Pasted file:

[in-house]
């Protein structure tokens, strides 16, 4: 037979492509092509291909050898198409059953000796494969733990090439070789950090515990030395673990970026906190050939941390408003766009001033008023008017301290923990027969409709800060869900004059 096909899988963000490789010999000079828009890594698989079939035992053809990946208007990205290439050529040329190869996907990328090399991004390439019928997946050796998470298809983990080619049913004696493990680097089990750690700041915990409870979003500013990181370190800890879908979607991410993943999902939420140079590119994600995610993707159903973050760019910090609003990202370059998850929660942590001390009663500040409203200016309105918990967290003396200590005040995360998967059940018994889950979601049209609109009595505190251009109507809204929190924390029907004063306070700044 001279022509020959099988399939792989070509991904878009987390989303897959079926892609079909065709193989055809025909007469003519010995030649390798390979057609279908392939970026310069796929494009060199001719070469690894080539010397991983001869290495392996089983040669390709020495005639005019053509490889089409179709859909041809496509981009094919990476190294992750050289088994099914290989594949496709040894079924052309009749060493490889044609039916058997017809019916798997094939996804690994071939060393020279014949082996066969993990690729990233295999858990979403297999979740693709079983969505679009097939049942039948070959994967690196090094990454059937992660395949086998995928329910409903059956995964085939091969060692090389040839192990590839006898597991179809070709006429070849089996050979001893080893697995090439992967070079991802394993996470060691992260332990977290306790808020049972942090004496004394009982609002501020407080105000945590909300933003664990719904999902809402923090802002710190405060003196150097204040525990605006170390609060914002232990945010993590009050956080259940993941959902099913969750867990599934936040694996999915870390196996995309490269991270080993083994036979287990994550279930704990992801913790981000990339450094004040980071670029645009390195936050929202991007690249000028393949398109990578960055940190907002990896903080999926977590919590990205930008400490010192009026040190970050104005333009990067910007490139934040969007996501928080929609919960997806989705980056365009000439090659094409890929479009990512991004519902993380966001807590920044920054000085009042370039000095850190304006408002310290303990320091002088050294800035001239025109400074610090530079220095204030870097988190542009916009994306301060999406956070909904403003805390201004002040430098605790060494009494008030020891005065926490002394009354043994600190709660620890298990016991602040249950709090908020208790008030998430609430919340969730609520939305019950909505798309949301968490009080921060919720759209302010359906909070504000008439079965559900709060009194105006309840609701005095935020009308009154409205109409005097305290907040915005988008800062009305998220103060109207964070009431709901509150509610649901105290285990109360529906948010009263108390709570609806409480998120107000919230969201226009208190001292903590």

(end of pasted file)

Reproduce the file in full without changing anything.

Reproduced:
[in-house]
């Protein structure tokens, strides 16, 4: 037979492509092509291909050898198409059953000796494969733990090439070789950090515990030395673990970026906190050939941390408003766009001033008023008017301290923990027969409709800060869900004059 096909899988963000490789010999000079828009890594698989079939035992053809990946208007990205290439050529040329190869996907990328090399991004390439019928997946050796998470298809983990080619049913004696493990680097089990750690700041915990409870979003500013990181370190800890879908979607991410993943999902939420140079590119994600995610993707159903973050760019910090609003990202370059998850929660942590001390009663500040409203200016309105918990967290003396200590005040995360998967059940018994889950979601049209609109009595505190251009109507809204929190924390029907004063306070700044 001279022509020959099988399939792989070509991904878009987390989303897959079926892609079909065709193989055809025909007469003519010995030649390798390979057609279908392939970026310069796929494009060199001719070469690894080539010397991983001869290495392996089983040669390709020495005639005019053509490889089409179709859909041809496509981009094919990476190294992750050289088994099914290989594949496709040894079924052309009749060493490889044609039916058997017809019916798997094939996804690994071939060393020279014949082996066969993990690729990233295999858990979403297999979740693709079983969505679009097939049942039948070959994967690196090094990454059937992660395949086998995928329910409903059956995964085939091969060692090389040839192990590839006898597991179809070709006429070849089996050979001893080893697995090439992967070079991802394993996470060691992260332990977290306790808020049972942090004496004394009982609002501020407080105000945590909300933003664990719904999902809402923090802002710190405060003196150097204040525990605006170390609060914002232990945010993590009050956080259940993941959902099913969750867990599934936040694996999915870390196996995309490269991270080993083994036979287990994550279930704990992801913790981000990339450094004040980071670029645009390195936050929202991007690249000028393949398109990578960055940190907002990896903080999926977590919590990205930008400490010192009026040190970050104005333009990067910007490139934040969007996501928080929609919960997806989705980056365009000439090659094409890929479009990512991004519902993380966001807590920044920054000085009042370039000095850190304006408002310290303990320091002088050294800035001239025109400074610090530079220095204030870097988190542009916009994306301060999406956070909904403003805390201004002040430098605790060494009494008030020891005065926490002394009354043994600190709660620890298990016991602040249950709090908020208790008030998430609430919340969730609520939305019950909505798309949301968490009080921060919720759209302010359906909070504000008439079965559900709060009194105006309840609701005095935020009308009154409205109409005097305290907040915005988008800062009305998220103060109207964070009431709901509150509610649901105290285990109360529906948010009263108390709570609806409480998120107000919230969201226009208190001292903590």